ORLANDO, Fla. — It’s the classic contractor trap in Florida. You’ve paid a big deposit but the work is never started.
Hurricane season is here so Steven Rivera hired Storm Restoration Services in Altamonte Springs to replace his leaky roof and prevent more damage.
“He said, ‘Oh it’s going to take me like two to three weeks to get the materials and we’ll get the job done in one day,’” Rivera said.
His insurance approved the job and he paid Storm Restoration in Altamonte a $6,000 deposit in March. Months later, he still doesn’t have a new roof and has tried repeatedly to get hold of the company.
“Nothing, no answer, no replies, no nothing. I feel like he took the money and ran,” Rivera said.
In Florida, a contractor has 30 days to apply for a permit after getting a deposit that covers at least 10% of the job.
It’s been four months since Rivera paid Storm Restoration in Altamonte Springs.
Action 9 checked and couldn’t find any permits for Rivera’s home in Polk County. He contacted the sheriff’s office, but was told it was a civil matter.
“But that’s a little far-fetched to me that you can just hold someone’s money hostage and disappear,” Rivera said.
Storm Restoration Services in Altamonte Springs has an F rating at the Better Business Bureau because the company doesn’t respond to complaints. Other homeowners also claim they gave big deposits for roofs they never got.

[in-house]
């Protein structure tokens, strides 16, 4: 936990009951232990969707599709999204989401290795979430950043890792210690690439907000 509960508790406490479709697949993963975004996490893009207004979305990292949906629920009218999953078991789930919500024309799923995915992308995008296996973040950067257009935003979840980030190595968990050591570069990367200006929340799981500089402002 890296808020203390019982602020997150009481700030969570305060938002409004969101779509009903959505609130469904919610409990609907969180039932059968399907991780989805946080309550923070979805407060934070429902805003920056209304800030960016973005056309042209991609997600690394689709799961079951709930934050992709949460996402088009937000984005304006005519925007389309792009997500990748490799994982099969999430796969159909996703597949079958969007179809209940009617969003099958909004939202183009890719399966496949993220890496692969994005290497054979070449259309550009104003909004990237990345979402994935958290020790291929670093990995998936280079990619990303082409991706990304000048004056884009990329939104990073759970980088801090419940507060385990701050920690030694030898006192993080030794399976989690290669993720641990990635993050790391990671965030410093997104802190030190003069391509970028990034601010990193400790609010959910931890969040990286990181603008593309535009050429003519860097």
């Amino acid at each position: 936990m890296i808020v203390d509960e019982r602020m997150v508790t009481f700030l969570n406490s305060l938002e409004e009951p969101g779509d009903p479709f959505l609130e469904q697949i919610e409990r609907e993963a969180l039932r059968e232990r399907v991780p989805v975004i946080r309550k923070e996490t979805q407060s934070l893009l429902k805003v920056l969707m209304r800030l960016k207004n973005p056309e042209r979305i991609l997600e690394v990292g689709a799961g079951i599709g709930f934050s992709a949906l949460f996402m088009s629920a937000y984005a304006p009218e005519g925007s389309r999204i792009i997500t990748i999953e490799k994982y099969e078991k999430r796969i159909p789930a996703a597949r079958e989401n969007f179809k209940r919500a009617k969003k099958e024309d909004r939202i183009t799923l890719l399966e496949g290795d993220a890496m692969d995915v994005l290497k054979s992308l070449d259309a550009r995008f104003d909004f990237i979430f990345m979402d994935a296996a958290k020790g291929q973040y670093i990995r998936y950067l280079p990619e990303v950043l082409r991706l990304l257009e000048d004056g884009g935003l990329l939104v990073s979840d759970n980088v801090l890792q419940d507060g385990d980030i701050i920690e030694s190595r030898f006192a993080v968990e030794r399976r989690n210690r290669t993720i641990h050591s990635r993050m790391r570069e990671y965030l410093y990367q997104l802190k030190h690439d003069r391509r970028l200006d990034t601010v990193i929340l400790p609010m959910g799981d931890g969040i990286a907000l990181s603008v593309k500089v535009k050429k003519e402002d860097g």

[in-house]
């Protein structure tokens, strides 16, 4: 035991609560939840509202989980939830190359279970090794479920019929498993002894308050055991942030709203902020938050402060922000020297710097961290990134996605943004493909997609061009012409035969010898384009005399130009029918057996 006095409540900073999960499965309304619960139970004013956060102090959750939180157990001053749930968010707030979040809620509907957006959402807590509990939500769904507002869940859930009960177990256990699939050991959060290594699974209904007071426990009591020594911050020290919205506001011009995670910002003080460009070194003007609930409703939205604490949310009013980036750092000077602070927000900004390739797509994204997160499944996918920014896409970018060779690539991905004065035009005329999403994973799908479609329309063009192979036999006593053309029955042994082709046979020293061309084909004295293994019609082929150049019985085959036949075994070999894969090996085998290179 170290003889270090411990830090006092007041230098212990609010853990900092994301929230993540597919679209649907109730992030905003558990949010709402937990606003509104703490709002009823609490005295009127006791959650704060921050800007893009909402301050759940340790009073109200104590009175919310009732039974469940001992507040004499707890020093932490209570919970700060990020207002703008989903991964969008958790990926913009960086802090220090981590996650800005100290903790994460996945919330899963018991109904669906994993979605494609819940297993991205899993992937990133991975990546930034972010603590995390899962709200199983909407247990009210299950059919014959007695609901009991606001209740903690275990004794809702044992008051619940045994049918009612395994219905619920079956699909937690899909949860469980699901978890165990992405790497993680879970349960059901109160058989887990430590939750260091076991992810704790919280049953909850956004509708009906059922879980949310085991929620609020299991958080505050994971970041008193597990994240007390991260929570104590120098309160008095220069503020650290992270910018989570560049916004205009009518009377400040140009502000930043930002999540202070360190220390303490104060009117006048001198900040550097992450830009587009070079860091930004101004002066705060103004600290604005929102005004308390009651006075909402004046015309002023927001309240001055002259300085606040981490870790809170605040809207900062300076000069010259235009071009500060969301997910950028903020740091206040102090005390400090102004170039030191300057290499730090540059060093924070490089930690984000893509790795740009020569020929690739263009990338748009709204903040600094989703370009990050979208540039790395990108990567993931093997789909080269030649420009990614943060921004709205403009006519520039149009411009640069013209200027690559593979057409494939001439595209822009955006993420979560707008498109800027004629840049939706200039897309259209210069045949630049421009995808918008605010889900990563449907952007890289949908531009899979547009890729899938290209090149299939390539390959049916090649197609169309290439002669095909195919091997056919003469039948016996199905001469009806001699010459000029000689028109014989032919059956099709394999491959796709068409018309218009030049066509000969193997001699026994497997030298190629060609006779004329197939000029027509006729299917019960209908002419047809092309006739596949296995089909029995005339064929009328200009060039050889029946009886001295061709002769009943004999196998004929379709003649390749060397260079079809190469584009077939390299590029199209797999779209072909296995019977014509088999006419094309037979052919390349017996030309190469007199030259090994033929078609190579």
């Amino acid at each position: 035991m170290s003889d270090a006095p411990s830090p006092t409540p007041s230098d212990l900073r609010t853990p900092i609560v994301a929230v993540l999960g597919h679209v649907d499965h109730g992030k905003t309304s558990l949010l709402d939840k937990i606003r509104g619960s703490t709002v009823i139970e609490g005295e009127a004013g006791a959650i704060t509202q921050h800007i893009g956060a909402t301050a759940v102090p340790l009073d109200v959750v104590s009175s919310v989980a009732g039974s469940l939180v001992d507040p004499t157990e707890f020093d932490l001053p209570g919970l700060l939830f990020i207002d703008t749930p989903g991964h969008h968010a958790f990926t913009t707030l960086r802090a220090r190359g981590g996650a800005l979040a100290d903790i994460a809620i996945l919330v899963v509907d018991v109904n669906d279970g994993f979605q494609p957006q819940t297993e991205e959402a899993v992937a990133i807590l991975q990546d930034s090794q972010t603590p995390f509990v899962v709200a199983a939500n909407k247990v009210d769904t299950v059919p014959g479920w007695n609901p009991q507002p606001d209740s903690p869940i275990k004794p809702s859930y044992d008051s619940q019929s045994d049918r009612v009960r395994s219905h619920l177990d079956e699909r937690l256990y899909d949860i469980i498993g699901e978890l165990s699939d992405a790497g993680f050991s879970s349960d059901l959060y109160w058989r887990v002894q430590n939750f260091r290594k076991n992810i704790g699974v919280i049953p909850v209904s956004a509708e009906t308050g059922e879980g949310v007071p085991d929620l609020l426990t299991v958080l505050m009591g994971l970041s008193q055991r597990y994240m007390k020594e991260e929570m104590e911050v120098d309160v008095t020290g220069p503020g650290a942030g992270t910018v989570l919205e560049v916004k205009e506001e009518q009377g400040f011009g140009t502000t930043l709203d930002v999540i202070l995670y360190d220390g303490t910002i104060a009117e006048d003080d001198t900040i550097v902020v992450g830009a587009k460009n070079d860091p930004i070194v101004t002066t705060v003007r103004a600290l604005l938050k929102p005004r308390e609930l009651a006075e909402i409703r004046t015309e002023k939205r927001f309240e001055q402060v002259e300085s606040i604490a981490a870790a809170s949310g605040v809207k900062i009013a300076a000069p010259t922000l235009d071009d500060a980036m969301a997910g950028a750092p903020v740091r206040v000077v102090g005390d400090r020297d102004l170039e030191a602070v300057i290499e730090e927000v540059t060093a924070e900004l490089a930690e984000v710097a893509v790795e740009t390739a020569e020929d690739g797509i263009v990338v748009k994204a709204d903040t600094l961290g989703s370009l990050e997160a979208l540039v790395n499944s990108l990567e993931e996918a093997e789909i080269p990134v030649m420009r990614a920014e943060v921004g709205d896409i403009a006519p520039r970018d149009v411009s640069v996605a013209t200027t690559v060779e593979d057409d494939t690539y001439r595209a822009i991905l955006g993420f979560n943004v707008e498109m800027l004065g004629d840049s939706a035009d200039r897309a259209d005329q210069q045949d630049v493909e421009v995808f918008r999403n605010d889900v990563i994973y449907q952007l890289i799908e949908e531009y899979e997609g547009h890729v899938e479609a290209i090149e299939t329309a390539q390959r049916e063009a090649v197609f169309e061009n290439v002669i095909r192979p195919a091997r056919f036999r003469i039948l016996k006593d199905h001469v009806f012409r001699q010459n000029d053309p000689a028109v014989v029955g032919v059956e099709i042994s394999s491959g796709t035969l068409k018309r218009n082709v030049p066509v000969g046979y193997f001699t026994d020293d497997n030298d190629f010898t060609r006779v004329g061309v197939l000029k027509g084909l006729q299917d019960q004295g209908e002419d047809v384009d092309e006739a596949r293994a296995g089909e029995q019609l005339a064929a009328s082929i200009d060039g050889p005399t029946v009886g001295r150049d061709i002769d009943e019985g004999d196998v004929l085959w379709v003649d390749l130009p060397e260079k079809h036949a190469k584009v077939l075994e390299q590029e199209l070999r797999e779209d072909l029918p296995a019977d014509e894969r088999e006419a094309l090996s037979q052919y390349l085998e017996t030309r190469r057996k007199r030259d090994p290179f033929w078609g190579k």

Todd Ulrich went to Storm Restoration’s office in Altamonte Springs. The door was locked and Ulrich didn’t find any employees. Ulrich called the company and he heard an automated voice that simply said, ‘Good-bye.’
Homeowners should protect their money up front. They should avoid any deposit if possible, include a work deadline in the contract and not use cash. Credit card deposits offer better protection.
“Give me back the money so I can get someone to do the job ASAP because I can’t keep holding on like this,” Rivera said.
If a contractor doesn’t apply for permits in time, you’re owed that deposit back. Contact Florida’s Department of Business and Professional Regulation, so they can take action against their license.
Managing partner Ty Hillman told Action 9 after the story originally aired that many roof installations have been delayed by shingle shortages. This customer did not want to change colors so that caused big delays.
Hillman also said company staff worked at home so there had been communication issues, but his company is fully operational.
He said there had been management difficulties that have been resolved and his company is not related to a Tampa company with a similar name.
Hillman said Steven Rivera’s new roof will be installed in two weeks and all consumer complaints are being resolved.
©2021 Cox Media Group